When You Use A Bird To Write, It's Called 'Tweeting'



Scene Title When You Use A Bird To Write, It's Called 'Tweeting'
Synopsis Emily talks to a tiny visitor.
Date August 30, 2018

Elmhurst, the Fournier-Raith/Epstein Residence

«8:15 am»

Emily's standing on the apartment balcony, head in hands as she rubs the grogginess out of her eyes. It's too early to be awake, after the restless night she had. Too many things to think about to keep her up, and no clear answers for them. 'What do you want to do with your life' type questions that would keep any sane person her age awake, thankfully. Nothing more pressing, at least. She lets out a sigh, palms pressing together with her nose caught in between as she opens her eyes to look out across the street.

More sensing it than really seeing or hearing it, she's suddenly aware she's not alone. Her head turns slightly, gaze blurry, but still able to pick out a hovering green blob in the air. She stares at it, even though the hummingbird's details are still painfully unclear to her. Slipping her nose free, she leans her head back just slightly to say, "Morning, Lee."

She never knew what to call the bird that showed up occasionally, so today, it was Lee. And she always, without fail, greeted it. (She'd long given up on determining if it was a he or a she. The few quick searches she'd done always said females were darker than males, but it wasn't like she had any other hummingbirds to gauge its plumage against.)

It would hang around for a bit, and then be off on its way, off to … wherever birds go, when they're not pestering the odd human for food and affection. At one point, she'd looked into finding and hanging a feeder for it, but no luck yet.

Reaching out with one hand, the bird flutters about her outstretched index finger skeptically as always before it settles into a perch. This morning, it decides to take the opportunity to preen itself for a moment before tilting its head up at her expectantly. She knows from experience if she doesn't give it good pet before letting it go, she's going to be passive-aggressively peeped at until she complies. Not to mention followed. Even indoors. Feisty, needy thing. At least until it would try to fall asleep on her.

The bird was a mysterious reminder of the woman in black, the only thing that let her know she hadn't dreamed up the whole thing encounter up.

'You know… some people believe that hummingbirds are messengers.' she recalls suddenly, and her brow arches slightly at the memory. Details from the moonlit conversation creep back into mind, one comment in particular sticking out: 'If you decide you want to try your hand at something new, I hope you’ll come and find me again.'

She also remembers how Eileen somehow knew her surname, when she'd not provided that information. It's a red flag against her, for sure. A mystery she wonders at, but not as much as she wonders what exactly the woman wanted to offer her. Being at a crossroads about deciding her future, it would be productive to seek her out. Even if she decided against anything immediate, she did have an interest in seeing the Englishwoman again.

But how would she get in touch, anyway? She had no contact information, not even a last name. But… she did have the bird. As silly as that was, there was a chance giving it a message just might turn into something.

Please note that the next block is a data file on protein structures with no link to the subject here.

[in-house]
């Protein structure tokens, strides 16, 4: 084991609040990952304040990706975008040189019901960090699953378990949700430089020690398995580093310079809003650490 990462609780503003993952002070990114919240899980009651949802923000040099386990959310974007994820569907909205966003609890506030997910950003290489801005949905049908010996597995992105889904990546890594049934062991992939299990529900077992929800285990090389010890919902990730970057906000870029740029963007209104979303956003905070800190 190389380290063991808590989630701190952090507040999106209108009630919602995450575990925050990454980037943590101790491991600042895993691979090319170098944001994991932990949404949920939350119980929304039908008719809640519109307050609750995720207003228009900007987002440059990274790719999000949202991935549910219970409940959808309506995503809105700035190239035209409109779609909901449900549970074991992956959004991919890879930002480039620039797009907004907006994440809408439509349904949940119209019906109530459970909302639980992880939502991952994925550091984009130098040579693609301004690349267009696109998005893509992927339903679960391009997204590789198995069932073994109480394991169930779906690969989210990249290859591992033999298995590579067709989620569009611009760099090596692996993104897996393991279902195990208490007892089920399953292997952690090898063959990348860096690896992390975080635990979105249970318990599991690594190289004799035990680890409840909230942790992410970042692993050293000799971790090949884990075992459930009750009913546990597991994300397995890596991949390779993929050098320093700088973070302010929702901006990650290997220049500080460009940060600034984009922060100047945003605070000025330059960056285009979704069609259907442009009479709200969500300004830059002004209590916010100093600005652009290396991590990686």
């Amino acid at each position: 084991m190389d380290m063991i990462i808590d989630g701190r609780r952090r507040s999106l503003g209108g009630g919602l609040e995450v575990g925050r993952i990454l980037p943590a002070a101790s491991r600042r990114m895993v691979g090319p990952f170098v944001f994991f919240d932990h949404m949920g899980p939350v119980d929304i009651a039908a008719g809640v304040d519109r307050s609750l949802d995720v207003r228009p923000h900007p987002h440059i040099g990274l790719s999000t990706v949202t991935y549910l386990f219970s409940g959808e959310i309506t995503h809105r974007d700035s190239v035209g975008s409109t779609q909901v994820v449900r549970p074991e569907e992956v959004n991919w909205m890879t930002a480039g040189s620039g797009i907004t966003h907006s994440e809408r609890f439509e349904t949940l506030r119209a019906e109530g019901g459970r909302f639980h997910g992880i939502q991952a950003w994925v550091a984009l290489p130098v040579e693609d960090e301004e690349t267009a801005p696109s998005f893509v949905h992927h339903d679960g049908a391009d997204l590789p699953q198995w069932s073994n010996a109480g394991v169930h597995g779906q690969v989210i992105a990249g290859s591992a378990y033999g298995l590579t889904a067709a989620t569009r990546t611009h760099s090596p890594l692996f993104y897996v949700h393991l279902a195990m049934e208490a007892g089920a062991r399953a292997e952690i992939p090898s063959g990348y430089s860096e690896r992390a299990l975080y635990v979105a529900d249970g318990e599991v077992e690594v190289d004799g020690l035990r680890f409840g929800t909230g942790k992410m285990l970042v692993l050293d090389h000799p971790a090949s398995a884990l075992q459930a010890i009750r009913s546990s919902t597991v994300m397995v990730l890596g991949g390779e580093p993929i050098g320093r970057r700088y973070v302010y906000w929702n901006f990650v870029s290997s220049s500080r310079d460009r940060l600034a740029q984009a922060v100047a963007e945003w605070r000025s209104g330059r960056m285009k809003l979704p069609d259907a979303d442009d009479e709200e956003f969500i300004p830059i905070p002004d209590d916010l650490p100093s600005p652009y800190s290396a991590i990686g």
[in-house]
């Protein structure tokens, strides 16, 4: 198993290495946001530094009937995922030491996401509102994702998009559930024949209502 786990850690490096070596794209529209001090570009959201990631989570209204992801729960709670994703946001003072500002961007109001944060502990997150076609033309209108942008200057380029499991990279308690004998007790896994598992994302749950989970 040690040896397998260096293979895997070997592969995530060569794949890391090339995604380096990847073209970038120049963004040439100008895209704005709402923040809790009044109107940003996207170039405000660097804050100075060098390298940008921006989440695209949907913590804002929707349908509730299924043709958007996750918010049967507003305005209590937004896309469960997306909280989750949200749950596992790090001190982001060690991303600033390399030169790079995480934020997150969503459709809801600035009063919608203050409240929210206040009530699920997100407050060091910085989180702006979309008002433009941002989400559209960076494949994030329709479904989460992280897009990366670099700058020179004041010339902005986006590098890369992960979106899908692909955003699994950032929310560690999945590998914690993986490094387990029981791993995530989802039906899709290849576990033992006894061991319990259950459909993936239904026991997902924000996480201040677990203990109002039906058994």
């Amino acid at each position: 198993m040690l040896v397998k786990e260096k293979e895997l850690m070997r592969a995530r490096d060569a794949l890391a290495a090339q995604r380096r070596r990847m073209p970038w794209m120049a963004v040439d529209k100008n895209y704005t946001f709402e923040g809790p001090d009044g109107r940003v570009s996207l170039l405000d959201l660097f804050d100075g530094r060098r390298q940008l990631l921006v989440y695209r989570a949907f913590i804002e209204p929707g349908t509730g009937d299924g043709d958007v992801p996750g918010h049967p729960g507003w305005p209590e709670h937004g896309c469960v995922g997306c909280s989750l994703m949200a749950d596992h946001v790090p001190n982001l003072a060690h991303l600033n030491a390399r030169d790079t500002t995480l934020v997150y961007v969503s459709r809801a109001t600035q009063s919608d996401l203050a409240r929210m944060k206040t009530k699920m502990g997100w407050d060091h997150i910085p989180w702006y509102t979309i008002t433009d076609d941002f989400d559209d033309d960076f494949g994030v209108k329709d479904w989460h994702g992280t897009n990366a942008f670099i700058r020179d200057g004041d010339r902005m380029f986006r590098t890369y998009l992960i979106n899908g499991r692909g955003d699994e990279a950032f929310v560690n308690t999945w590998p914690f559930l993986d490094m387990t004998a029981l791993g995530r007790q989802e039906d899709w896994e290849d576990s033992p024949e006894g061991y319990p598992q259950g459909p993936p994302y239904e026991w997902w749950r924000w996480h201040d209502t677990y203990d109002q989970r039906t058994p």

She pulls her left hand back to herself so she can stroke the bird gently with the index finger of her right while she leans against the balcony railing with her hip. Together, they listen to the sounds of the world waking up around them while Emily ponders the tiny messenger before her.

The world is full of people who don't mean to be your friend, Em. she warns herself. You don't know shit about this woman. What if she works with Dad? She somehow doubted that, but paranoia often doesn't listen to reason.

Despite her reservations, she lifts the hummingbird up so it's more eye-level with her. "Hey?" she asks it. The bird's entirely uninterested, apparently. It doesn't do a creepy look back at her, or do anything to acknowledge her bid for attention, just seems to notice a few moments later that it's no longer being petted, and begins to ruffle up about it. Yeah, figures. Letting out a snorted breath, she scratches the top of its head with a fingernail one last time.

She feels ridiculous about what she's about to say out loud, figuring she'll be met with the same indifference from the affection-demanding bird. Oh well. At least it'll be out of her system, and she can go back to doing things on the straight and narrow.

"Can you let Eileen know I'd like to grab coffee?"

Looking expectantly at the hummingbird, she waits, skeptical about anything actually happening, even if she hopes for something unusual. She's about to let out a sigh and get on with her morning when suddenly its wings thrum by its side, turning into blurs. The bird's tiny weight on her lifts free, and she's barely able to turn her head to catch the green plumage glimmer in the morning light before the hummingbird is off, disappearing beyond the perception of her blurry vision in an instant.

No way. she almost says out loud, staring off with a blank expression on her face. Does that mean that…? She does a quick look around, wondering if anyone else saw that. Of course no one else did. She's all alone up here, after all.

Emily runs a hand through her hair, pulling it away from her face as she rests her hand on top of her head, staring off for a minute in silence before letting out a quiet, incredulous


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